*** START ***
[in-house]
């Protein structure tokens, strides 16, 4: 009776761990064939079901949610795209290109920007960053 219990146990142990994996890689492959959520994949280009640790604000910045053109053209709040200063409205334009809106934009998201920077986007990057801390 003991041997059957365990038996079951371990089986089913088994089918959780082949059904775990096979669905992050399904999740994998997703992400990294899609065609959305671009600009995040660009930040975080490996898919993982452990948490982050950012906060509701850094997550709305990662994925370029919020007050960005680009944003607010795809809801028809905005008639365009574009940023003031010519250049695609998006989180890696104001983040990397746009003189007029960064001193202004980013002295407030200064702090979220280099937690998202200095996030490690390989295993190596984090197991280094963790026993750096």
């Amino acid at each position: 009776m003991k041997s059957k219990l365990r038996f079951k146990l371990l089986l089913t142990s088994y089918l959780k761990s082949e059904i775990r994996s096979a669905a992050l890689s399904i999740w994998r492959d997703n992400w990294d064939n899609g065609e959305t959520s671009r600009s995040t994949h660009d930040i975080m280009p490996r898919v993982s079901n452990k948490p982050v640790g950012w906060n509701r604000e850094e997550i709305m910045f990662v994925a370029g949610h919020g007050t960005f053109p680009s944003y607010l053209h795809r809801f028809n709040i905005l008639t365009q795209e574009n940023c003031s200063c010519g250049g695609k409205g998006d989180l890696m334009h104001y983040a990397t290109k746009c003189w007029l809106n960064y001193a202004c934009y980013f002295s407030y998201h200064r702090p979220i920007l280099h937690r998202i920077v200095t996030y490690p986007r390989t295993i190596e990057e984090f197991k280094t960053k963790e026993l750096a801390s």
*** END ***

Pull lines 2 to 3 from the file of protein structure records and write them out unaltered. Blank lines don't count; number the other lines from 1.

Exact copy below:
């Protein structure tokens, strides 16, 4: 009776761990064939079901949610795209290109920007960053 219990146990142990994996890689492959959520994949280009640790604000910045053109053209709040200063409205334009809106934009998201920077986007990057801390 003991041997059957365990038996079951371990089986089913088994089918959780082949059904775990096979669905992050399904999740994998997703992400990294899609065609959305671009600009995040660009930040975080490996898919993982452990948490982050950012906060509701850094997550709305990662994925370029919020007050960005680009944003607010795809809801028809905005008639365009574009940023003031010519250049695609998006989180890696104001983040990397746009003189007029960064001193202004980013002295407030200064702090979220280099937690998202200095996030490690390989295993190596984090197991280094963790026993750096």
């Amino acid at each position: 009776m003991k041997s059957k219990l365990r038996f079951k146990l371990l089986l089913t142990s088994y089918l959780k761990s082949e059904i775990r994996s096979a669905a992050l890689s399904i999740w994998r492959d997703n992400w990294d064939n899609g065609e959305t959520s671009r600009s995040t994949h660009d930040i975080m280009p490996r898919v993982s079901n452990k948490p982050v640790g950012w906060n509701r604000e850094e997550i709305m910045f990662v994925a370029g949610h919020g007050t960005f053109p680009s944003y607010l053209h795809r809801f028809n709040i905005l008639t365009q795209e574009n940023c003031s200063c010519g250049g695609k409205g998006d989180l890696m334009h104001y983040a990397t290109k746009c003189w007029l809106n960064y001193a202004c934009y980013f002295s407030y998201h200064r702090p979220i920007l280099h937690r998202i920077v200095t996030y490690p986007r390989t295993i190596e990057e984090f197991k280094t960053k963790e026993l750096a801390s």